Consider a solution containing the analyte, A, in the presence of some conductive buffer. If an electrolytic potential is applied to the solution through a working electrode, then the measured current depends (in part) on the concentration of the analyte. Measurement of this current can be used to determine the concentration of the analyte directly; this is a form of amperometry. However, the difficulty is that the measured current depends on several other variables, and it is not always possible to control all of them adequately. This limits the precision of direct amperometry.
If the potential applied to the working electrode is sufficient to reduce the analyte, then the concentration of analyte close to the working electrode will decrease. More of the analyte will slowly diffuse into the volume of solution close to the working electrode, restoring the concentration. If the potential applied to the working electrode is great enough (an overpotential), then the concentration of analyte next to the working electrode will depend entirely on the rate of diffusion. In such a case, the current is said to be diffusion limited. As the analyte is reduced at the working electrode, the concentration of the analyte in the whole solution will very slowly decrease; this depends on the size of the working electrode compared to the volume of the solution.
What happens if some other species which reacts with the analyte (the titrant) is added? (For instance, chromate ions can be added to oxidize lead ions.) After a small quantity of the titrant (chromate) is added, the concentration of the analyte (lead) has decreased due to the reaction with chromate. The current from the reduction of lead ion at the working electrode will decrease. The addition is repeated, and the current decreases again. A plot of the current against volume of added titrant will be a straight line.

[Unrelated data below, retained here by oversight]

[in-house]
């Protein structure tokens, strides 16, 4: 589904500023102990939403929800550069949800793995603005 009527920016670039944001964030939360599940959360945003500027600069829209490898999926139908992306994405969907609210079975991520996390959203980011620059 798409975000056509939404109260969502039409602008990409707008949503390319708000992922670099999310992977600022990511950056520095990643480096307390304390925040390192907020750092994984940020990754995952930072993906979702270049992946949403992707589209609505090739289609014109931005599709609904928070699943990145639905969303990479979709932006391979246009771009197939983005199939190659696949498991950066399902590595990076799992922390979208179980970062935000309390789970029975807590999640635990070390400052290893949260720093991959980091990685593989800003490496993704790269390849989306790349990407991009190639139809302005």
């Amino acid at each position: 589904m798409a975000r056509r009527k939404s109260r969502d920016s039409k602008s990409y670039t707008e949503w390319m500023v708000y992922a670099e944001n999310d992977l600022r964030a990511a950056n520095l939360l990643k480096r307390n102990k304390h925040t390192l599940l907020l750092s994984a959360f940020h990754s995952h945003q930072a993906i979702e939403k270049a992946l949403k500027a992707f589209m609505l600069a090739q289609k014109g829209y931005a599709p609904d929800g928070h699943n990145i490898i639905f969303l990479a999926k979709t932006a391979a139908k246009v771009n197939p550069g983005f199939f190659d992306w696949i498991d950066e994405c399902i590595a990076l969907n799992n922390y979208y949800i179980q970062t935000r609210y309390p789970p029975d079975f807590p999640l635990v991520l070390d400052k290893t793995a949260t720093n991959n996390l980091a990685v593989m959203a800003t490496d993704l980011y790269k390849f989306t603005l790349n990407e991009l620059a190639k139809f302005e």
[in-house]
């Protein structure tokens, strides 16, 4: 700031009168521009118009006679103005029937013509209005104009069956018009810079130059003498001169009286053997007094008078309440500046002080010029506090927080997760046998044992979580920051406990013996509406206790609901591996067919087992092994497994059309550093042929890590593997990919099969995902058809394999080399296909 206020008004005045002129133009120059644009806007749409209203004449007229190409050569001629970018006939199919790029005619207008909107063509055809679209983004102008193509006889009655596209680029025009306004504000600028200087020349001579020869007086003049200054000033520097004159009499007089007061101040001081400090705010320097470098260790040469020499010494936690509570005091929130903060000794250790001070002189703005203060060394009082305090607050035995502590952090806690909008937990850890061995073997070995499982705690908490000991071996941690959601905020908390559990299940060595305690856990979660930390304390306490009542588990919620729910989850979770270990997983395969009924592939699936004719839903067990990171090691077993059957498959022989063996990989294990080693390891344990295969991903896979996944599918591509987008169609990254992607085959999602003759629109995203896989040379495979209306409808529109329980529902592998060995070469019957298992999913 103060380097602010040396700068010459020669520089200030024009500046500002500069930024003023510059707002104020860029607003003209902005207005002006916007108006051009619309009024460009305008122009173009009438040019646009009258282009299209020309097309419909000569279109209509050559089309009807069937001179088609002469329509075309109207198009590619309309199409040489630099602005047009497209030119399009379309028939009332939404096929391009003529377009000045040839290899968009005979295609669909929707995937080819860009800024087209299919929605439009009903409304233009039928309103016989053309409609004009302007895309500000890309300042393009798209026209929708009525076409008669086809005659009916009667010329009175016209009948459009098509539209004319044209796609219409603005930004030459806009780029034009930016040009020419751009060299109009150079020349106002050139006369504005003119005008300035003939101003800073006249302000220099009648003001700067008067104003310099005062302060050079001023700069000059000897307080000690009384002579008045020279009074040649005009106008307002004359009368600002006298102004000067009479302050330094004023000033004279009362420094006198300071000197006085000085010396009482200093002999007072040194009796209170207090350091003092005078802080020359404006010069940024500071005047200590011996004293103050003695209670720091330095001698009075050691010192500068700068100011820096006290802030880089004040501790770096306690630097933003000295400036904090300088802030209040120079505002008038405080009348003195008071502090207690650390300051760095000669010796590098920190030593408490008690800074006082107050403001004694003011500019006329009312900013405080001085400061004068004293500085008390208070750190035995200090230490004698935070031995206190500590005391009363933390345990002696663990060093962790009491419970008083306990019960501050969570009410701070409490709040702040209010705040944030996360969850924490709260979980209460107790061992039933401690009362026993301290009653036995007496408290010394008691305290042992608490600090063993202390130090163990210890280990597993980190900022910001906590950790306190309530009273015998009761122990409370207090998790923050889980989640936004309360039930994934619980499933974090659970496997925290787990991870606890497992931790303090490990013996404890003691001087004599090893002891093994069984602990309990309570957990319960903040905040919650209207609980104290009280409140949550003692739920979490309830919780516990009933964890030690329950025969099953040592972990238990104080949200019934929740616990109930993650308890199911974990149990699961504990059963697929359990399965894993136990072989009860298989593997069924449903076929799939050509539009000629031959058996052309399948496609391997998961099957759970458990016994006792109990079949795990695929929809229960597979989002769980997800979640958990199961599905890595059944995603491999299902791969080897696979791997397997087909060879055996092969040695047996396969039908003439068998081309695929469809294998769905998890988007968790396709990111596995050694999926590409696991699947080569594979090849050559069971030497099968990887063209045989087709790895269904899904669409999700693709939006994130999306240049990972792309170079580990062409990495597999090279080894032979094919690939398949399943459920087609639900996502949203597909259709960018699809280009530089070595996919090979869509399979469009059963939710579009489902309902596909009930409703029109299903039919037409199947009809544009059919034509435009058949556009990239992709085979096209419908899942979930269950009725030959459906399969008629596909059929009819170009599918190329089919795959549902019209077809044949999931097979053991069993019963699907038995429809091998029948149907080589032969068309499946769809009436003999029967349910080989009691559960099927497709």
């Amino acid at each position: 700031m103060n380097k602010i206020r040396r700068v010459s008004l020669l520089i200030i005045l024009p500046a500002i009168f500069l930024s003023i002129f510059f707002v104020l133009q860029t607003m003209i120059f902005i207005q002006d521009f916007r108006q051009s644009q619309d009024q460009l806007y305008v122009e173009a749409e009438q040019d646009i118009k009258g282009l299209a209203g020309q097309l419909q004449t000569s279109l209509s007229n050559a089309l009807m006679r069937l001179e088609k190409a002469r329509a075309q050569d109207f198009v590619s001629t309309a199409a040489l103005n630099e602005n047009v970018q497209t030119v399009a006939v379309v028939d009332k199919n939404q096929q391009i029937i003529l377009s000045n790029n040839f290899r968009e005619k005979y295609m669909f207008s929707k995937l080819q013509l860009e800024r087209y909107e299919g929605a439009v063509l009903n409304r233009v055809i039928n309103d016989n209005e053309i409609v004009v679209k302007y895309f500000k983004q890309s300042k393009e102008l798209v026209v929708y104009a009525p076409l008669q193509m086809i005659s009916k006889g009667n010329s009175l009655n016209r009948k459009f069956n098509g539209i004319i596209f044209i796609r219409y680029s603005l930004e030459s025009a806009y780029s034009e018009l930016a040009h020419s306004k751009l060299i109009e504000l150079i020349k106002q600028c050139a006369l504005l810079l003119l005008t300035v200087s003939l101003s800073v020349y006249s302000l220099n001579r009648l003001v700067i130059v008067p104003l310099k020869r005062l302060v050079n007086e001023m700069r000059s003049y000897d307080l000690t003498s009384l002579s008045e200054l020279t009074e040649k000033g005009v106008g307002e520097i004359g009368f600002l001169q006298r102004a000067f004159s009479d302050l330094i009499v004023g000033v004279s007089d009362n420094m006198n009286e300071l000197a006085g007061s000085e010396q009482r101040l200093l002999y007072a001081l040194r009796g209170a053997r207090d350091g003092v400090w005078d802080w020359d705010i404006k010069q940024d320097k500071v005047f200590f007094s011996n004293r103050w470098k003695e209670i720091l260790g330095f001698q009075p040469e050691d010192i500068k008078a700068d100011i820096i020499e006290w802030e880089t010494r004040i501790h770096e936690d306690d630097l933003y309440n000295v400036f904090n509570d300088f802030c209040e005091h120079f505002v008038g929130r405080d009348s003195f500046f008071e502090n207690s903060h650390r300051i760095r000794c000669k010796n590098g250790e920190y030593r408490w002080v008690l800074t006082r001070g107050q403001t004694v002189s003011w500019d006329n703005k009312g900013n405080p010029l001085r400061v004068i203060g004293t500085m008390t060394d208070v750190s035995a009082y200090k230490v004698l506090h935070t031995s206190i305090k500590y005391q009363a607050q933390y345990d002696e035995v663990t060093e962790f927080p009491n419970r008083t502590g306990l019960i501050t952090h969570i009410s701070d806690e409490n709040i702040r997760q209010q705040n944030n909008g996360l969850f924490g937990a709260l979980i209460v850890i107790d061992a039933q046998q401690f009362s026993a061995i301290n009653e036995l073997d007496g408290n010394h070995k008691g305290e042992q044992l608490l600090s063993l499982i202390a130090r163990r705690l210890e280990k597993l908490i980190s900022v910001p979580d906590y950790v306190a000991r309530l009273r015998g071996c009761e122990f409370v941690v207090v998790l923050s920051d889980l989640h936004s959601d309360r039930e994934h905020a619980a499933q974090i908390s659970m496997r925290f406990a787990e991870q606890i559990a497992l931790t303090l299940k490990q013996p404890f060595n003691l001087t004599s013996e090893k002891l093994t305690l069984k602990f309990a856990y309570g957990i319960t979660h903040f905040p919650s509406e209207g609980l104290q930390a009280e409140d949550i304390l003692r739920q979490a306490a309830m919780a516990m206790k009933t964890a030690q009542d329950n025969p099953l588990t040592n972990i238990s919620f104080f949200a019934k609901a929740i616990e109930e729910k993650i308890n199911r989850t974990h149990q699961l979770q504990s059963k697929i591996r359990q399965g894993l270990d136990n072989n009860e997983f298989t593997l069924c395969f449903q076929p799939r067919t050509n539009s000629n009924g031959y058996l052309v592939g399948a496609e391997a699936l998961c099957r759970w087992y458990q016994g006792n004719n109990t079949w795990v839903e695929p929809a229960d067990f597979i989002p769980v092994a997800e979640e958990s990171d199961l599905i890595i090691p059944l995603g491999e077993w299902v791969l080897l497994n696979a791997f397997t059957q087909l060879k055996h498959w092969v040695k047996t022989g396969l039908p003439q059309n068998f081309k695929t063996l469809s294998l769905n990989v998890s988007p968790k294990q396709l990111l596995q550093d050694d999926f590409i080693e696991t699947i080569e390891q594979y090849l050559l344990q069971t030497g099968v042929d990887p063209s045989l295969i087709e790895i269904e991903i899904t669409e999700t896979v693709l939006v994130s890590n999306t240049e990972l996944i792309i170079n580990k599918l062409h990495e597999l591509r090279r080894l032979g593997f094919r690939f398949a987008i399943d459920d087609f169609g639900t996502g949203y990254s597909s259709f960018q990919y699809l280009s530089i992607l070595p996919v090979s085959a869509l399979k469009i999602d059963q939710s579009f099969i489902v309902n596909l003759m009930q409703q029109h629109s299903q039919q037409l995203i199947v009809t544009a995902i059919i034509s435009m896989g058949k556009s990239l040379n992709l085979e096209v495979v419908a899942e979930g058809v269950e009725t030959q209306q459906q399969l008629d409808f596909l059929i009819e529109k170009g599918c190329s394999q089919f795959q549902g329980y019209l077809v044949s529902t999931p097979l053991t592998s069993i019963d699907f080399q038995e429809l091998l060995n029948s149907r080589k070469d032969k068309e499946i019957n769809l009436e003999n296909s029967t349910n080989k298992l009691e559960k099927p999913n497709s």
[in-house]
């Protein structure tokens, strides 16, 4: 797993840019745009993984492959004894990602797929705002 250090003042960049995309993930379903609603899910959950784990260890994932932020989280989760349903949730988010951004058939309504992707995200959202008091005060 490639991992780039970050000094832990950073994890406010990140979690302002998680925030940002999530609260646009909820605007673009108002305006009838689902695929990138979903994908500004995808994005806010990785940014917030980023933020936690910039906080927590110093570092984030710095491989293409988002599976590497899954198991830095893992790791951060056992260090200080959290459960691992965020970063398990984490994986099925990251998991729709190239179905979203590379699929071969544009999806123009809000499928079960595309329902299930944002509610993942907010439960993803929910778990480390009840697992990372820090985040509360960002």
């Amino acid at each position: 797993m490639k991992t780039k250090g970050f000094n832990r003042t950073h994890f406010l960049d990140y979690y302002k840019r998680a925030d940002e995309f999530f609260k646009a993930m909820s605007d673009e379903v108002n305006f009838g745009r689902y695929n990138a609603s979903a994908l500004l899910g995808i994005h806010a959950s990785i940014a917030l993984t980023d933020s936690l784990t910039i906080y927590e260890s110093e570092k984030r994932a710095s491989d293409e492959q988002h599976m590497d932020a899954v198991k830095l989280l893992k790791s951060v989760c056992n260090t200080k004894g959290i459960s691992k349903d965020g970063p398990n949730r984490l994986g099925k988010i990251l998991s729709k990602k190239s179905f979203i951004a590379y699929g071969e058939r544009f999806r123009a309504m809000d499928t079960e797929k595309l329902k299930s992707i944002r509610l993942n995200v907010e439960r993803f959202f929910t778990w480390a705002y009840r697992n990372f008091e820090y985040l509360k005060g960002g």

After enough titrant has been added to react completely with the analyte, the excess titrant may itself be reduced at the working electrode. Since this is a different species with different diffusion characteristics (and different half-reaction), the slope of current versus added titrant will have a different slope after the equivalence point. This change in slope marks the equivalence point, in the same way that, for instance, the sudden change in pH marks the equivalence point in an acid-base titration.
The electrode potential may also be chosen such that the titrant is reduced, but the analyte is not. In this case, the presence of excess titrant is easily detected by the increase in current above background (charging) current.
The chief advantage over direct amperometry is that the magnitude of the measured current is of interest only as an indicator. Thus, factors that are of critical importance to quantitative amperometry, such as the surface area of the working electrode, completely disappear from amperometric titrations.
The chief advantage over other types of titration is the selectivity offered by the electrode potential, as well as by the choice of titrant. For instance, lead ion is reduced at a potential of -0.60 V (relative to the saturated calomel electrode), while zinc ions are not; this allows the determination of lead in the presence of zinc. Clearly this advantage depends entirely on the other species present in the sample.